Saturday, July 23, 2011


Come join me and six additional local authors for a book signing.
Where:  Innisfree Senior Living Community, 24th & Walnut, Rogers, AR
Time:  Saturday, July 30, at 2:00
Authors presenting will be:

Linda Apple
Linda Apple:  Linda is an inspirational writer and speaker and the Chicken Soup of the Soul queen. She has short stories in thirthteen editions and just like the Energizer Bunny, she’s still going.   Linda will be speaking on writing for Chicken Soup plus her book, Inspire. Witty, humorous and always a gracious Southern lady, Linda is a valuable friend and a wonderful author/ speaker.

Velda Brotherton

Velda Brotherton:  Velda can write it all from fiction, non-fiction, newspaper articles to cookbooks. She is bringing four of her books: Arkansas Meals & Memories, Boston Mountains, Lost in the Ozarks, her Willa award winning novel, Fly with the Mourning Dove, and Wandering Through Time. Velda is a perfect example of it’s never too late to learn. She recently branched out into E-books and will be speaking on that adventure as well.

Pam Jones

Pam Jones: Pam, aka Bigfoot Pam, is a new author whose book, Redness Goddess, was released from HighHill Press only this month. Goddess is billed as a “Southern charmer, you just can’t put down.”  She will be reading from her book, and just like the billing, Pam will charm you with her soft, southern voice and wonderful     sense of humor.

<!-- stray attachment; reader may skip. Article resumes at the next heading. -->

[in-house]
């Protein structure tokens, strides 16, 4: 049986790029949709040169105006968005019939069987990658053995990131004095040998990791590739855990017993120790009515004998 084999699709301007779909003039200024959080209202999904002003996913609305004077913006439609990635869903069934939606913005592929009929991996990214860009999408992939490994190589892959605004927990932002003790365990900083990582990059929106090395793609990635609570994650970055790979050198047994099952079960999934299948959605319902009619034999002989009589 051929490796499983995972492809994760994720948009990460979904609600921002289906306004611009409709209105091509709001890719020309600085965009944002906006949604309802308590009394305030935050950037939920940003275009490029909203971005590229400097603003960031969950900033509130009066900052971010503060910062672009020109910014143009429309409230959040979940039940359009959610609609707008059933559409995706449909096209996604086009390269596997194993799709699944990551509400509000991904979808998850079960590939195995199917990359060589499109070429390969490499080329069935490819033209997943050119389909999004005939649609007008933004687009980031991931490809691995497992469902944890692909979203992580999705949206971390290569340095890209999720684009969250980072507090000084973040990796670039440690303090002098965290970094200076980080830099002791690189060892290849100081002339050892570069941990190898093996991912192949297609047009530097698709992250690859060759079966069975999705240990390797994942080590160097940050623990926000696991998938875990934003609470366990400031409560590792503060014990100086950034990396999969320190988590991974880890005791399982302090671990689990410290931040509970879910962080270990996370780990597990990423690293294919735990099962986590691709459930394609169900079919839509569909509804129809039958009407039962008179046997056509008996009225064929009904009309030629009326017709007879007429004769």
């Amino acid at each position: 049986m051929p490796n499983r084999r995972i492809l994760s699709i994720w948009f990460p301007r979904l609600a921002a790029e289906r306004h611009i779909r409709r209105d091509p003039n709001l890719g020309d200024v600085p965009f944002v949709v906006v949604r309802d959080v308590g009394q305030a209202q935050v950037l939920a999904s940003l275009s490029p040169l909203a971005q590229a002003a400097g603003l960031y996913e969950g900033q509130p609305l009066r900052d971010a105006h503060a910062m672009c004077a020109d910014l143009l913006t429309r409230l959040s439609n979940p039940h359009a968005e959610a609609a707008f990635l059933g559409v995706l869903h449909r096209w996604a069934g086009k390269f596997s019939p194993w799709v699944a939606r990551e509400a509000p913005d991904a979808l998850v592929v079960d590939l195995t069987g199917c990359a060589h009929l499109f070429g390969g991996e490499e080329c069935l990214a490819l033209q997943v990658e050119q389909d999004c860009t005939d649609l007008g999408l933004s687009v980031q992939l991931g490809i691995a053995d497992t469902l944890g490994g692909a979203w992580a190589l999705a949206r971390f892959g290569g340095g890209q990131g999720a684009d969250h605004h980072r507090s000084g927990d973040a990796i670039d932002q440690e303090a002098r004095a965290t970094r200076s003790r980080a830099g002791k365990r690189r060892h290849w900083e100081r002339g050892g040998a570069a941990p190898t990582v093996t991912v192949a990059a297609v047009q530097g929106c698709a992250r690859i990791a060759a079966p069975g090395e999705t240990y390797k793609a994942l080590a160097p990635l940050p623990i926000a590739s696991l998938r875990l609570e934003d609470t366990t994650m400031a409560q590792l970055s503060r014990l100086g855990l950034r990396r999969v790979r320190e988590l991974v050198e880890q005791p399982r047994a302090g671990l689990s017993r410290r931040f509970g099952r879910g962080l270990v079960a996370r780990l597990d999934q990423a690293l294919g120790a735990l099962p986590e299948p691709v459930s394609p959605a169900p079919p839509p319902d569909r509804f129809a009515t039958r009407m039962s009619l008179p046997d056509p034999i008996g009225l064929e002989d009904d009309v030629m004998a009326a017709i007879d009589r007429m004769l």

Jan Morrill

Jan Morrill:  Jan is my writing buddy who I nick-named Gypsy Jan as she and her husband are always galloping off to visit other counties, and Samurai Jan because of her passion and fierce commitment to excellent writing.  Jan recently signed with an agent/editor and is busy fine-tuning her novel, Broken Dolls. Always elegant and graceful, Jan will be sharing her computer expertise on creating short stores from Smash Words.

Barbara McMinn

Barbara McMinn: Barbara is from Miami, Oklahoma and drives 90 miles every week to our writing/critique group.  Now, that’s commitment! Barb is a mystery/romance author and will be bringing three of her books: The Seduction of Janey, Out of the Darkness, and Forbidden Desire.